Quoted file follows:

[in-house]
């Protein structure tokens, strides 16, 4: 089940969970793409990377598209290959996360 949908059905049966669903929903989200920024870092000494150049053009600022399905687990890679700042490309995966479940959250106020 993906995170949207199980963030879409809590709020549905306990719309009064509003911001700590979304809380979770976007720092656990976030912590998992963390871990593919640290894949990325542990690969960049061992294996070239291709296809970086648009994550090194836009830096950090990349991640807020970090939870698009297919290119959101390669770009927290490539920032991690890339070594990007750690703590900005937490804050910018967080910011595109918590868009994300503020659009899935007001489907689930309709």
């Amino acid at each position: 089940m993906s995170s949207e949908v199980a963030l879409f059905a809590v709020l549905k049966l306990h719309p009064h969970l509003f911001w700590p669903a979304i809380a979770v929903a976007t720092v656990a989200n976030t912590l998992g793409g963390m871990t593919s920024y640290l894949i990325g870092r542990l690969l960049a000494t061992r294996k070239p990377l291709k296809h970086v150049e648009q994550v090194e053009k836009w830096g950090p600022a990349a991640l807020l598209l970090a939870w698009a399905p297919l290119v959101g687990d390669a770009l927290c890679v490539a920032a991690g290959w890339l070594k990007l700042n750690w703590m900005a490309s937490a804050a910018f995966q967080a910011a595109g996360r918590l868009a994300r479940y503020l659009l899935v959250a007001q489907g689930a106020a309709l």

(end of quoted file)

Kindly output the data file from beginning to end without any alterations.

[in-house]
């Protein structure tokens, strides 16, 4: 089940969970793409990377598209290959996360 949908059905049966669903929903989200920024870092000494150049053009600022399905687990890679700042490309995966479940959250106020 993906995170949207199980963030879409809590709020549905306990719309009064509003911001700590979304809380979770976007720092656990976030912590998992963390871990593919640290894949990325542990690969960049061992294996070239291709296809970086648009994550090194836009830096950090990349991640807020970090939870698009297919290119959101390669770009927290490539920032991690890339070594990007750690703590900005937490804050910018967080910011595109918590868009994300503020659009899935007001489907689930309709």
């Amino acid at each position: 089940m993906s995170s949207e949908v199980a963030l879409f059905a809590v709020l549905k049966l306990h719309p009064h969970l509003f911001w700590p669903a979304i809380a979770v929903a976007t720092v656990a989200n976030t912590l998992g793409g963390m871990t593919s920024y640290l894949i990325g870092r542990l690969l960049a000494t061992r294996k070239p990377l291709k296809h970086v150049e648009q994550v090194e053009k836009w830096g950090p600022a990349a991640l807020l598209l970090a939870w698009a399905p297919l290119v959101g687990d390669a770009l927290c890679v490539a920032a991690g290959w890339l070594k990007l700042n750690w703590m900005a490309s937490a804050a910018f995966q967080a910011a595109g996360r918590l868009a994300r479940y503020l659009l899935v959250a007001q489907g689930a106020a309709l």